Now the world is struggling with the worst oil shock in years. It is another problem at a time when the pain threshold of the world economy is decreasing.
Although Saudi production could quickly get back on track to prevent a continued rise in oil prices and a leap in inflation, the incident is creating an environment of uncertainty that weighs on growth.
"I'm not sure if the world economy is in a state where it will be able to absorb [higher oil prices] if [they] remains elevated," said Peter Boockvar, chief investment officer at Bleakley Advisory Group.
Nobody knows how long higher oil prices will last or where the economic Turning point lies. The point is: It's a terrible timing.
Although higher oil prices would benefit producers, they would increase costs for companies such as airlines and trigger an increase in inflation. This would affect consumer spending, which is currently offsetting declines in manufacturing.
It could also handcuff central banks, which cut interest rates around the world to boost growth. Persistently low inflation has given central banks room to cut interest rates. Higher inflation could hamper their ability to stimulate further.
The Federal Reserve, which announces its latest interest rate decision on Wednesday, is expected to continue lowering its key interest rate by 25 basis points. But if the oil price stays high, the Fed could be in a difficult position.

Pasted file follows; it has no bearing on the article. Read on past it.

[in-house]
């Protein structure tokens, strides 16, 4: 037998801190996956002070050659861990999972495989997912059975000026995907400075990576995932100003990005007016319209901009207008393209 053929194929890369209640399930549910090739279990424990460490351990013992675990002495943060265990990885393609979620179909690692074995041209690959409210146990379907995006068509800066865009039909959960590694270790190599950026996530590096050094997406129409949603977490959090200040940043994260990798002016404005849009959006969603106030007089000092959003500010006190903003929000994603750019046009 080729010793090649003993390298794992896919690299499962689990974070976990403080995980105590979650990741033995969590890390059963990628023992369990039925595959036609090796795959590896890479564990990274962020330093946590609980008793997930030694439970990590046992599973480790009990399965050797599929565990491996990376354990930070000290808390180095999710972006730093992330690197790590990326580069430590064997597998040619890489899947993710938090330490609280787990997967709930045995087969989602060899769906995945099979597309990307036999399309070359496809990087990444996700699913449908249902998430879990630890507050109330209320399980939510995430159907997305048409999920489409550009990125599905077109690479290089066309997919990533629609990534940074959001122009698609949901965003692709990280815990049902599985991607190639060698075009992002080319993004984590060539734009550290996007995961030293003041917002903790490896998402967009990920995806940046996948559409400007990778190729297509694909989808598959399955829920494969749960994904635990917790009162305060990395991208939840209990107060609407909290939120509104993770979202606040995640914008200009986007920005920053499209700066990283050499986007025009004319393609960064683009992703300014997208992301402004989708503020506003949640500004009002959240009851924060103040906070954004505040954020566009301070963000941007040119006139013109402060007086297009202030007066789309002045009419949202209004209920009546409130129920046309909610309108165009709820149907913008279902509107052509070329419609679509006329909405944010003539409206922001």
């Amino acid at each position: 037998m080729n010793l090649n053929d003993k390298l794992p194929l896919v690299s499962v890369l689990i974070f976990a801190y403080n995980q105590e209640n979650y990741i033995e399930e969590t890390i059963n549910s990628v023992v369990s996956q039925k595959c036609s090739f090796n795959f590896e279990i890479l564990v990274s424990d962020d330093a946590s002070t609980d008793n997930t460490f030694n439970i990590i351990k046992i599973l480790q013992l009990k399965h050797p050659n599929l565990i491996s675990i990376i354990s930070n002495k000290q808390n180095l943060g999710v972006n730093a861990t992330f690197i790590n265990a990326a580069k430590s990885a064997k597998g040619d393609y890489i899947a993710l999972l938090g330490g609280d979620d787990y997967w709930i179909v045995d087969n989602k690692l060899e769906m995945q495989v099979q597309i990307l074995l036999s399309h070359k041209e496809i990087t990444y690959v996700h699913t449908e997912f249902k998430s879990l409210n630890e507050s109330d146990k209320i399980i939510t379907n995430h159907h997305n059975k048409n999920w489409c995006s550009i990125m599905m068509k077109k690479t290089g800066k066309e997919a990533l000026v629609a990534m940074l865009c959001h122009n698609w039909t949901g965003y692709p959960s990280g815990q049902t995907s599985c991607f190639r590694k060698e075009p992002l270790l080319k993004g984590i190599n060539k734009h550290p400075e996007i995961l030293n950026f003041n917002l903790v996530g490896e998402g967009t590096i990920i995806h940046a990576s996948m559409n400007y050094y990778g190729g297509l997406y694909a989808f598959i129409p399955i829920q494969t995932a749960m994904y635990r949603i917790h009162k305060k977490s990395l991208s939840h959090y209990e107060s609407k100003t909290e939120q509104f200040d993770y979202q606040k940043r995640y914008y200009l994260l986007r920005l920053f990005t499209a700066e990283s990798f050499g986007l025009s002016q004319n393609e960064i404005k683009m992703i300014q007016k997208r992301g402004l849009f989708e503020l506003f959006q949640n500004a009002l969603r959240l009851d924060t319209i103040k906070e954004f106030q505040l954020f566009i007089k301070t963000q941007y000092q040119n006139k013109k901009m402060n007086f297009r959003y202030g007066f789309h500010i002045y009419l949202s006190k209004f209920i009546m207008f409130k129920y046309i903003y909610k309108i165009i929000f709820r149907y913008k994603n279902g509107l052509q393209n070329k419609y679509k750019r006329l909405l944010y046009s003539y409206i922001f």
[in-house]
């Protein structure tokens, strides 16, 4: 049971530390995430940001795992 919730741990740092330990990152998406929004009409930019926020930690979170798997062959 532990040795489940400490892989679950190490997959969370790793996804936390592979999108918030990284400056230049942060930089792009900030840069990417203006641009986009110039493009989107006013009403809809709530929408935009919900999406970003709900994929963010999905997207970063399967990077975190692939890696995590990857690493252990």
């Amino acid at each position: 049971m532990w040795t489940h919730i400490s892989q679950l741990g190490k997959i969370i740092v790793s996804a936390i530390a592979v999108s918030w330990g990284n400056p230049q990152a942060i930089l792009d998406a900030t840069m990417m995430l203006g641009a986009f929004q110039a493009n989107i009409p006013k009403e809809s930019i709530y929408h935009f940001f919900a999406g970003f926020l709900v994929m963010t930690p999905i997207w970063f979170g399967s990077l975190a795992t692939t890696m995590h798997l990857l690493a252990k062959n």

"They will still lower on Wednesday," Boockvar said. "But for that matter, they're playing a dangerous game now."
Much depends on how fast Saudi Arabia can revive production by lowering prices back to $ 50 a barrel to $ 65 a barrel. Boockvar says it spans most of the time Have acted during the year.
While many analysts predict a short-term shock, there is evidence that Saudi production could be in trouble for a long time. Two Saudi sources, familiar with Kingdom operations, told CNN Business that "full recovery of production will take weeks and not days."
The potential for further escalation between the US and Iran blamed for the attacks is also huge.
"Growing tensions in the Middle East are another headwind in already uncertain times the global economy, "said a research note from Capital Economics.
The situation certainly carries risks for China, the world's largest importer of crude oil.
The disruption of oil production, if limited, may not trigger a global recession. But there are no arguments that it causes unwanted stress.